Talk about top-down rule.
In a country where many citizens have seen the state bureaucracy as more of a hurdle than a helper for centuries, a message from the Kremlin came across clearly in Vladimir Putin's annual call-in show on April 14: If you want something done in Russia, better ask the president.
For the 14th time in his long rule, Putin used the Direct Line program to bolster his image -- and play the role of a tough but caring tsar with the power to help ordinary people -- by answering carefully selected questions from Russians. And, in what seemed to be a coordinated response, authorities across the country reacted to complaints instantaneously and publicly: They dispatched officials to plants that are behind on wages, opened criminal investigations, and fixed roads full of potholes. Here are some of the problems that were solved -- or patched up -- after Putin's show.
After a woman from Omsk complained about the state of roads in her Siberian city, local authorities reported back to the studio even before Putin's 3-hour, 41-minute program was over. They promised to fix 21 roads by May 1.
According to media reports, plans costing 643 million rubles ($9.7 million) to fix 21 roads had been approved by local city authorities on March 11. They had not previously set a deadline.
The day after the Direct Line aired, local citizens began sharing photographs on social media of construction workers laying asphalt. "Respected Vladimir Vladimirovich! Your order is implemented," this post on the Russian social network VKontakte says.
Employees of the Ostrovnoi fish processing plant on Sakhalin, the Russian Far East, complained that during seasonal rotations on Shikotan Island they had not been paid. Moreover, living conditions were terrible, but unhappy workers could not leave because of the island's isolation. They said they felt like slaves.
The day after Direct Line, Ostrovnoi CEO Aleksei Popov personally brought the overdue wages to the employees. He apologized to them and blamed the delay on a bad fishing season. The local prosecutor's office announced it would inspect the plant and a hotline was set up for employees to share any of their concerns. Regional Governor Oleg Kozhemyaka flew to Shikotan to meet with the people currently working at the plant.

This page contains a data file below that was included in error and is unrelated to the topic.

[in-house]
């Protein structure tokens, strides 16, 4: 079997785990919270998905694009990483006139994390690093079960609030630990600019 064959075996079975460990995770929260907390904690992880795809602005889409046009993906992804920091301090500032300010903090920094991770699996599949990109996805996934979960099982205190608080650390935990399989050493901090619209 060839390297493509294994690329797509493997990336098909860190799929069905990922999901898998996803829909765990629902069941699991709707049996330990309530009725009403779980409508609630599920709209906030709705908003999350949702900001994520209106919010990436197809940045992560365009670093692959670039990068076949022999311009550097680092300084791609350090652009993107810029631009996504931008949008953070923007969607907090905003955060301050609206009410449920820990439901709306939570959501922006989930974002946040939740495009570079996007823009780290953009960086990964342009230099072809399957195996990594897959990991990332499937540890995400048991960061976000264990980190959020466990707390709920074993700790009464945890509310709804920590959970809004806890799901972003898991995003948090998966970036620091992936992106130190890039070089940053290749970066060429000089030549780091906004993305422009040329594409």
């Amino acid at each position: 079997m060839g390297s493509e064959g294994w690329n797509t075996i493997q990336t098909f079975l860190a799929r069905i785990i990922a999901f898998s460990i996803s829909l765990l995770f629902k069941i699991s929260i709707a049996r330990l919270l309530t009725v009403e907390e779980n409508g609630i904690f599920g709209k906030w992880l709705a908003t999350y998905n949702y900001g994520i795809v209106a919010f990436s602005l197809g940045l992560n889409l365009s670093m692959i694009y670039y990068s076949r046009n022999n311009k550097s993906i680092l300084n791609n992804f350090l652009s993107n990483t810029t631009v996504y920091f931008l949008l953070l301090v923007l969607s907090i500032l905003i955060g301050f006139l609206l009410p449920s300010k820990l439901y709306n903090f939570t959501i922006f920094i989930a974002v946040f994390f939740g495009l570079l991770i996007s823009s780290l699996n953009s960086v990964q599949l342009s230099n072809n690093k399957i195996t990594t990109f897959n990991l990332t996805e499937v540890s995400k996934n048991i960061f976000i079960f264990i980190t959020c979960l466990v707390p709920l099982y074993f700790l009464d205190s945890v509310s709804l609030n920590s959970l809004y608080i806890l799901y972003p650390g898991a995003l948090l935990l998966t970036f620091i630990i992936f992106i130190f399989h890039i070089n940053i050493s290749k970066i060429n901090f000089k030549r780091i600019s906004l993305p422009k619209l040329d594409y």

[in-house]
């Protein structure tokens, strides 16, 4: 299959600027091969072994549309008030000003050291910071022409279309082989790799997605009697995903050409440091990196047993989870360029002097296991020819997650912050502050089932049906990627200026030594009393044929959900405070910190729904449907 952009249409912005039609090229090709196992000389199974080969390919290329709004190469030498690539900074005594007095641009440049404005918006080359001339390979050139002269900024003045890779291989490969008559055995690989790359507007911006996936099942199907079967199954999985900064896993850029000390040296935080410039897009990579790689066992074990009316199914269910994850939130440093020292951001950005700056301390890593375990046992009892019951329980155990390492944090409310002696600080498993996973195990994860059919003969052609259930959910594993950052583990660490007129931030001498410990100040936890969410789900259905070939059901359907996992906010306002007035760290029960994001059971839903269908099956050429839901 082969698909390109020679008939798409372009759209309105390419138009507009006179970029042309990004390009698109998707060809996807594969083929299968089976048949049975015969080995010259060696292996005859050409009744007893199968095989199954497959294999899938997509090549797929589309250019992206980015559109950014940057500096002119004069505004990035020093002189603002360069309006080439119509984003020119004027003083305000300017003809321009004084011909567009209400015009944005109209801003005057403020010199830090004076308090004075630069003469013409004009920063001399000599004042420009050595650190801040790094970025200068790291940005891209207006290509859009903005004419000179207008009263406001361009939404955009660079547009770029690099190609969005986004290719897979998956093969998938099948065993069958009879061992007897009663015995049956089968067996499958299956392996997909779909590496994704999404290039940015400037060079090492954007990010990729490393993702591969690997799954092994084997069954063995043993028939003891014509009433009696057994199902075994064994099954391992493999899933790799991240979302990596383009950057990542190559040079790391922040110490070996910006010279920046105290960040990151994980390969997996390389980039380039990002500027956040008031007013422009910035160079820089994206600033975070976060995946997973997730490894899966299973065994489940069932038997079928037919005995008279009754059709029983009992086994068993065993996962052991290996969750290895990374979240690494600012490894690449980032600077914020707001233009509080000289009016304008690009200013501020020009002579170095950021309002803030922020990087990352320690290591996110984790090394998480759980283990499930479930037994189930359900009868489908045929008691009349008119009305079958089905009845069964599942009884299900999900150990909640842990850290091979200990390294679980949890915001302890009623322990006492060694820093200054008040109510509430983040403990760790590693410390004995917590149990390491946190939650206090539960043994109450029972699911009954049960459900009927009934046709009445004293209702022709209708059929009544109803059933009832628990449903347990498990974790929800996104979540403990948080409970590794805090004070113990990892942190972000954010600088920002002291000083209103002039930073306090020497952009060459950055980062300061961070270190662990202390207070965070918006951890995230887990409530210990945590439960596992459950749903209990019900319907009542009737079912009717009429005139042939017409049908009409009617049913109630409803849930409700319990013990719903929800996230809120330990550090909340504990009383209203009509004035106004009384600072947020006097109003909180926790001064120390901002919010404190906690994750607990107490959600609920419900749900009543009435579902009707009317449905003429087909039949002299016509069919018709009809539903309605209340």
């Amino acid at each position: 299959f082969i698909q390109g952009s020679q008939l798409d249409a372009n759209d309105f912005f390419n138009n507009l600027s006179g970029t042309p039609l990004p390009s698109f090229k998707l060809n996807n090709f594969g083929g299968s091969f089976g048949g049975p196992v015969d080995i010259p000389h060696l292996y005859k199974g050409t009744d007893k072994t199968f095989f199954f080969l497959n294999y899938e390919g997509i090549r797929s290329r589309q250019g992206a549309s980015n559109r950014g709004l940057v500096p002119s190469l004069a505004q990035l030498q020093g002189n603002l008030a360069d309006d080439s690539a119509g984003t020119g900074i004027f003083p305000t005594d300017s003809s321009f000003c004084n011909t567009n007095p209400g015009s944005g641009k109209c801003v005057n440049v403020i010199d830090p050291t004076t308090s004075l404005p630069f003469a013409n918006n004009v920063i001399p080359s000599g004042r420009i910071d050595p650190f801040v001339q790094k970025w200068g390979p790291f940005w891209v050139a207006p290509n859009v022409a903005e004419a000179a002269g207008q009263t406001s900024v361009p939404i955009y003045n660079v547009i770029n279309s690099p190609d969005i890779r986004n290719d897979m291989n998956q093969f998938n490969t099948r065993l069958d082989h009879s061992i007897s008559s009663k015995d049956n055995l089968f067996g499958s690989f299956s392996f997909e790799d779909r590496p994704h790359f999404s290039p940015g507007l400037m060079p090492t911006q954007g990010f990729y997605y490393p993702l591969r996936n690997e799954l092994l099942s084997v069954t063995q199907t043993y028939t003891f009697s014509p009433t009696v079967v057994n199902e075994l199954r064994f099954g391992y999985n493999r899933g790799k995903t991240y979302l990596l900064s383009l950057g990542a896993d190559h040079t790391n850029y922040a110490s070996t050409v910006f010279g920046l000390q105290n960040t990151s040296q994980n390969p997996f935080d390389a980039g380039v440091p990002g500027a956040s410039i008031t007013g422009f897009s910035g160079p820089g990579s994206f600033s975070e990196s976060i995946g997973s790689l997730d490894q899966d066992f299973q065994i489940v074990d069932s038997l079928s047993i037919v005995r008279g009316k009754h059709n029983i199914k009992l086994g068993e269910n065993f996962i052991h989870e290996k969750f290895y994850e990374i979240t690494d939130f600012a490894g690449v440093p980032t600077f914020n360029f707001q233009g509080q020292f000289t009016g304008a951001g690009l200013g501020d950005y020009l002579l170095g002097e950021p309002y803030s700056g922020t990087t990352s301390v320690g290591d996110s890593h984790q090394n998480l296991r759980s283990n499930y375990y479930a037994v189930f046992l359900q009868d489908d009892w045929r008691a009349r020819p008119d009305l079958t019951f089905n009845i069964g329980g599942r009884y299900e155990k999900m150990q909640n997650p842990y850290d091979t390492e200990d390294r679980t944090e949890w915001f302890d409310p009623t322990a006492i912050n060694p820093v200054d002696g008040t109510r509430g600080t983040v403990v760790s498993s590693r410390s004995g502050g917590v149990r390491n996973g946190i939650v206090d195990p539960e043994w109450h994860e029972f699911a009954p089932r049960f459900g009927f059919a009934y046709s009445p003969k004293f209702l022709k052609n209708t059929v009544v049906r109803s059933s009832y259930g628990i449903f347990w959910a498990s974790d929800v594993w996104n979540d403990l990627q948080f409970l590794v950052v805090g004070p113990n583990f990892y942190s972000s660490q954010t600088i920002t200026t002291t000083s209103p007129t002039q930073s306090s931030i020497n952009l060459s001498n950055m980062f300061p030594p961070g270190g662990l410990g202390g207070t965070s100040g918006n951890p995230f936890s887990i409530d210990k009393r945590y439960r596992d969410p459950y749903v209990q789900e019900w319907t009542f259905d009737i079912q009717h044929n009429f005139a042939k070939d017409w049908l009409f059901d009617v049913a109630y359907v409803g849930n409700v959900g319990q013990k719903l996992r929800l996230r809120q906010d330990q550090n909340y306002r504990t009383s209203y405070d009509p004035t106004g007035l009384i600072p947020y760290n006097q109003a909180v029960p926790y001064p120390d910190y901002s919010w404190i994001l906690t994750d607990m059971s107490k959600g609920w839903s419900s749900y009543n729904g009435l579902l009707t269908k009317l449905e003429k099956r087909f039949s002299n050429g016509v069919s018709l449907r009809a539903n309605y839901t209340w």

A woman in Crimea, a Ukrainian region annexed by Russia in 2014 with the help of troops and a referendum denounced worldwide, told Putin that electricity in her house is only available on a limited schedule. She said she was glad that "the children spend less time with gadgets," but asked Putin when power supplies would return to normal. Since power lines providing Crimea with Ukrainian electricity were destroyed in November 2015, some homes receive electricity only several hours a day.
A few hours after the call-in-show, Russian Energy Minister Aleksandr Novak said that the third branch of a power supply line that Russia has been building to connect Crimea with Russia had been put into operation. According to the minister, the branch will cover the electricity Crimeans are lacking in the morning and evening hours.He promised that, by 2018, Crimea will be electrically "independent" and will even have power reserves.
Father of four Dmitry Dudkin told Putin that his employer Uralavtopritsep, a Chelyabinsk machinery plant, had not paid him for three months. A few hours later, a senior prosecutor in the Chelyabinsk region said that the plant paid had finally paid its workers' February salaries in full. The official, Natalia Mamayeva, said prosecutors had launched administrative proceedings against the employers.
Dudkin, however, got in hot water over his complaint. He told Russian tabloid website LifeNews that, after the phone call, the plant's security service questioned him.
"I was asked things like, why did I do that and what am I unhappy about…They even had a security guard follow me around the plant while I was there," Dudkin said.